One Tenor’s Journey
When the reader first meets Jamie Logan, he is at the lowest point in his young life. How he moves beyond that and eventually to a career as an opera singer is a compelling story. Jamie’s path is not easy. He faces personal and professional challenges, including family crises, a jealous rival who attempts to undermine him, a hate crime. Striving to overcome his own self-doubts is a continual struggle for him.
Here is the opening chapter of You Are My Song. The book is available on Amazon in paperback and Kindle, and paperback copies can be purchased locally at the Pocono Community Theater whenever the theater is open. The purchase price at the PCT is $12.00.
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Jamie Logan found a parking spot not far from Al’s Bar and sat in his car for a long moment before leaving the air-conditioned comfort of the ’58 Chrysler Three Hundred. It wasn’t his car; it belonged to the dealership, and he’d just grabbed the keys because he needed wheels. His car, a ’54 Dodge Royal, was in the shop awaiting repairs.
It was a sweltering, steamy evening in East Tennessee, and even though Jamie had only a short distance to walk, he had just left his office and was dressed in a suit and tie, hardly comfortable attire for the weather.
He’d found himself making this stop more and more frequently over the past six months or so, reluctant to go home, now that “home” consisted of his old bedroom in his parents’ house. Walking into that house was a daily reminder of the marriage which had ended so badly after beginning with such high hopes.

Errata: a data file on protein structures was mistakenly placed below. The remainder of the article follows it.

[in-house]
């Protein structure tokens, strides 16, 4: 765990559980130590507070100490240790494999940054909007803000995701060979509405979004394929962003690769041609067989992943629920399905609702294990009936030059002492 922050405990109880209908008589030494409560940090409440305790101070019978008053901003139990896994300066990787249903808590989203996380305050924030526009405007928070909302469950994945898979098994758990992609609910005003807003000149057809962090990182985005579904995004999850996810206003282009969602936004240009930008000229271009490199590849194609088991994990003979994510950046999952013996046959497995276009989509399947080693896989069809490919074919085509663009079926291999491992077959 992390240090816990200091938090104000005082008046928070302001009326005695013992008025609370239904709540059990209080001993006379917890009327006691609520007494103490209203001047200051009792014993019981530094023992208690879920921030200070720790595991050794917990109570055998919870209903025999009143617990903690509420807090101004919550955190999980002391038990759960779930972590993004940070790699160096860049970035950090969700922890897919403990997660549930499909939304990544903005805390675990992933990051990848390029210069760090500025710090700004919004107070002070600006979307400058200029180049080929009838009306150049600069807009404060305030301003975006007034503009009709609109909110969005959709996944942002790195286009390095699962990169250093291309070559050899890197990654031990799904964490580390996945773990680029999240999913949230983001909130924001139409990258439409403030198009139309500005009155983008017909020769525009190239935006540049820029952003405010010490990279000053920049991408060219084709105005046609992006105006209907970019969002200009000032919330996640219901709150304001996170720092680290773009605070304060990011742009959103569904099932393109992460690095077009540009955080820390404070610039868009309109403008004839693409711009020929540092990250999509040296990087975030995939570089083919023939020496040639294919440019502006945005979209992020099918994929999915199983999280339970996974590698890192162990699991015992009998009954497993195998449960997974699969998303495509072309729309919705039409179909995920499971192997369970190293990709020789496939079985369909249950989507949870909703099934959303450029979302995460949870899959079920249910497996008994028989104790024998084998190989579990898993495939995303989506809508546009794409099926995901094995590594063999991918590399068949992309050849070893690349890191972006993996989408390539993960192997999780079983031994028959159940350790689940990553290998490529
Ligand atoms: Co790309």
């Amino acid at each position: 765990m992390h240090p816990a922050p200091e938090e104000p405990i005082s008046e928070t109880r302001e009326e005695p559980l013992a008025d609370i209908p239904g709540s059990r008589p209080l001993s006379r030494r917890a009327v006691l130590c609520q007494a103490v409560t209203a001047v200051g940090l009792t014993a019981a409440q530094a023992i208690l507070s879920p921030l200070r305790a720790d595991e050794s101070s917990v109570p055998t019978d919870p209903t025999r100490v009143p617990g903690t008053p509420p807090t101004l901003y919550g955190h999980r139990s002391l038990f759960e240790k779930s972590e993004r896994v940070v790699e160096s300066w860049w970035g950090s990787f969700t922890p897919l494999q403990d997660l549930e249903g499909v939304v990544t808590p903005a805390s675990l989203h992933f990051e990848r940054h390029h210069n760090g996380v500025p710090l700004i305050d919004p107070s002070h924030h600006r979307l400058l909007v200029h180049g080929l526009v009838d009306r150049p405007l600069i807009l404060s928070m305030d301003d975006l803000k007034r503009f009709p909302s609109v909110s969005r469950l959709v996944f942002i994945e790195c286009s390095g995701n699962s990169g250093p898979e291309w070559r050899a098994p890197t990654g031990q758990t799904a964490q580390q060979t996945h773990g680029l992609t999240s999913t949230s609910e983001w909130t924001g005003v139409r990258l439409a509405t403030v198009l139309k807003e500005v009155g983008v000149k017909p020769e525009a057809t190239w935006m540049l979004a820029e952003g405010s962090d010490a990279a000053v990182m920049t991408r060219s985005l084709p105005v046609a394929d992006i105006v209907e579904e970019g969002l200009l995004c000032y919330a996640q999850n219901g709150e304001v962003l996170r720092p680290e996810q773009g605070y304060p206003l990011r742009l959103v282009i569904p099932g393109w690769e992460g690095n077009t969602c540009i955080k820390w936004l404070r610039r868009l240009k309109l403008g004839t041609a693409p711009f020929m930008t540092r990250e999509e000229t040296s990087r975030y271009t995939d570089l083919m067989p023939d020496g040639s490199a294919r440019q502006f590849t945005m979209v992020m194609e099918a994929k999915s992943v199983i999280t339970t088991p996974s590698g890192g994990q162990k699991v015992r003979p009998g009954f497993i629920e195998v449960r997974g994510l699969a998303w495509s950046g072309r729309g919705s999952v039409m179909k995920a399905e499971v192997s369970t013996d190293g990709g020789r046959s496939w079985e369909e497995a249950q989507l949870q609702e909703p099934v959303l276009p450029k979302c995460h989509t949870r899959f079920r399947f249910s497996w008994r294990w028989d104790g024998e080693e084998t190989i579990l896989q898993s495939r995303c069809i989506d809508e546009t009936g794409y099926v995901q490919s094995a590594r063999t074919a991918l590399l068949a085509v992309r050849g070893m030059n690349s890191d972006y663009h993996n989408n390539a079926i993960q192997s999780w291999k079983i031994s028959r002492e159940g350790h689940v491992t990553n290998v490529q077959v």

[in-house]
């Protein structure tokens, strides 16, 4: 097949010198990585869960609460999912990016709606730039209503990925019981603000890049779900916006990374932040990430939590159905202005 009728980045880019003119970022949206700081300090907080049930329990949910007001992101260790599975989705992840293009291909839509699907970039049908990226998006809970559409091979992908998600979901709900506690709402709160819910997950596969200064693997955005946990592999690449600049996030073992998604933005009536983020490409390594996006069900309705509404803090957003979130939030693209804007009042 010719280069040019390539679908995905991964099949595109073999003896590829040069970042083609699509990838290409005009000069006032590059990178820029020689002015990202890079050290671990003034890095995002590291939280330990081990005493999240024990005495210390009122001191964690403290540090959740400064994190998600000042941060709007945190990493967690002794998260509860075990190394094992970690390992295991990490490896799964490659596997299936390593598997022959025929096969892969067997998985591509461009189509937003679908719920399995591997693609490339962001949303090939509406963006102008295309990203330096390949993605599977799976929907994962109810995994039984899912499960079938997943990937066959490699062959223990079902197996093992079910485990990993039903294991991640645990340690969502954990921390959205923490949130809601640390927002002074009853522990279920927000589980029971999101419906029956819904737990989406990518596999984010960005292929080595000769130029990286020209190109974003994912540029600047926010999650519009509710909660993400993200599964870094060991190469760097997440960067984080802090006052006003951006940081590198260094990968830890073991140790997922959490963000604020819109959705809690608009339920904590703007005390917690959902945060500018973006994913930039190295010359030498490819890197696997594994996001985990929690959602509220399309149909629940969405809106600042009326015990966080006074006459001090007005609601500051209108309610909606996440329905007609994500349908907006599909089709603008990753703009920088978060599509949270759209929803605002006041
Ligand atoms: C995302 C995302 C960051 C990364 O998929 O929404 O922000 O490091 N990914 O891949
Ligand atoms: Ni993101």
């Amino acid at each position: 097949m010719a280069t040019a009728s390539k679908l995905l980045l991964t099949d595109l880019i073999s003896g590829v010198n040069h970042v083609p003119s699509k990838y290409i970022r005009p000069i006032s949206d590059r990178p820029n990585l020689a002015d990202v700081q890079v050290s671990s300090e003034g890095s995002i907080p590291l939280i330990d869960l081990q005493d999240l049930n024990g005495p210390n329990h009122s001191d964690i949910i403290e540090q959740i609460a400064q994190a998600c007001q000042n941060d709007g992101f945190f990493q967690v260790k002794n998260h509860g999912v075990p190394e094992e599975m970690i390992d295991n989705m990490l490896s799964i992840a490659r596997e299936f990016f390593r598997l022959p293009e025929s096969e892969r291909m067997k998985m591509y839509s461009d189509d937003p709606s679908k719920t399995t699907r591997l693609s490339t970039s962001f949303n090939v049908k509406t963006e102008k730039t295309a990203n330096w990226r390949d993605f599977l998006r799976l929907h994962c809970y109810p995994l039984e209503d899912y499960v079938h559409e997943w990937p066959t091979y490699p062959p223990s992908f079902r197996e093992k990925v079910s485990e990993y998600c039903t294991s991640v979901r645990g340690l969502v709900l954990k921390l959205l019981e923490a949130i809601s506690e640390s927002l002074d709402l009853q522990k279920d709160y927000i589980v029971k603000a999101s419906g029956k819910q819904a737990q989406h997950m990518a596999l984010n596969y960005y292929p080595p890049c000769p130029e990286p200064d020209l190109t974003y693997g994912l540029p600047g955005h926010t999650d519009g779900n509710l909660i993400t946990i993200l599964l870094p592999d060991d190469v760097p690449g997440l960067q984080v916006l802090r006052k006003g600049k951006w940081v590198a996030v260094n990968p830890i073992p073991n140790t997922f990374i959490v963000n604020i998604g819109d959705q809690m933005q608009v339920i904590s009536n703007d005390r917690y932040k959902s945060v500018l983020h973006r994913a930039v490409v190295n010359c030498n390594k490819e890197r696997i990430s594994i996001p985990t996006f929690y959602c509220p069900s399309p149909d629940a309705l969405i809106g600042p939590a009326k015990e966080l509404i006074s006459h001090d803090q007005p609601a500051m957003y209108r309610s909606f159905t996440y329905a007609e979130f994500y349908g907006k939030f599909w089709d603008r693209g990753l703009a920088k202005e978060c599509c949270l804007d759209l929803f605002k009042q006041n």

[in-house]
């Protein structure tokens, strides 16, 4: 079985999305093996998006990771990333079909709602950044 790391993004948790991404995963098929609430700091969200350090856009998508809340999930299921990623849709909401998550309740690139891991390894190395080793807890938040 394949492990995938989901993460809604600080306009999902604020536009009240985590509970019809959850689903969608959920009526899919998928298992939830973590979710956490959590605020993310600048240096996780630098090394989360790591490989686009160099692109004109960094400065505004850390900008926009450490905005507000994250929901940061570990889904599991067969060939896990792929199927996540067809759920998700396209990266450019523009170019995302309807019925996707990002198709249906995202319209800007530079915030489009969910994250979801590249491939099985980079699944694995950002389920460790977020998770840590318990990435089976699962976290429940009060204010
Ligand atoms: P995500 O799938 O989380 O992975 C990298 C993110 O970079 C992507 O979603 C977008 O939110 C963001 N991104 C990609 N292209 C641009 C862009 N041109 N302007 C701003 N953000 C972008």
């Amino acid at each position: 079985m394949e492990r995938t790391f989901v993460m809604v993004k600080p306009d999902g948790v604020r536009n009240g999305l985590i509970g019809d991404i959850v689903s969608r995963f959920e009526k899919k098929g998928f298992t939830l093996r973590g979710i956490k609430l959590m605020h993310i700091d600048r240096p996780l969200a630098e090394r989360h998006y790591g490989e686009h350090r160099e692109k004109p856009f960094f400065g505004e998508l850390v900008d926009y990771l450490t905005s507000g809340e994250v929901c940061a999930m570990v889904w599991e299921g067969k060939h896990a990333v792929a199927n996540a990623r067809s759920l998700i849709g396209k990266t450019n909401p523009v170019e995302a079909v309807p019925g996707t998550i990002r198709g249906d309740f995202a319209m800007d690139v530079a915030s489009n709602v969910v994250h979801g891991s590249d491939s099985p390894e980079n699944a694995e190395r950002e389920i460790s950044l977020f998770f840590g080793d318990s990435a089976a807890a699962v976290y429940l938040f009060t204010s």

He sighed, opened the car door and stepped into the heat, pushing his way through the door to Al’s into what was inevitably a smoky atmosphere. It wasn’t much cooler than it was outside; the air conditioner in Al’s never seemed to work very well. The jukebox was turned down but he recognized the tune; Jerry Lee Lewis, “Great Balls O’ Fire.” Regulars in the bar waved at him as he came in; they seemed to regard him as one of them.
He returned the waves, walked to the bar and ordered a draft, whatever was on tap. It didn’t matter; beer was beer. The envelope in his inside jacket pocket felt bulky. When he got home he’d take it out and look at the divorce papers inside.
Jamie glanced around the room and realized he was quite possibly the youngest man there. How had he come to this; how was it that at twenty-two he was dealing with a situation which seemed to happen more to men at least twice his age?
The beer was icy cold and tasted good to Jamie. He wasn’t going to rush to sign the papers. It was a formality anyway; the marriage was over. After what Sarah put me through, she can damn well wait.
The song on the jukebox changed; Dean Martin, “Return to Me.”
“Hey, Jamie! How about helpin’ ol’ Dean out? You gotta know this one!” Jamie didn’t even turn around.
“Throat’s kinda sore, Les. Anyway, Dean’s doin’ just fine on his own.” This happened from time to time; people who remembered Jamie as a singer from four years earlier, when he’d had the lead in the high school musical. He’d loved to sing back then, and people liked to hear him. But Sarah hadn’t wanted him to sing, and whatever Sarah wanted, he had tried to give her.
Jamie drained his beer mug and ordered another. Summertime, he thought. I always loved summers when I was a kid.
Cover design by Tristan Flanagan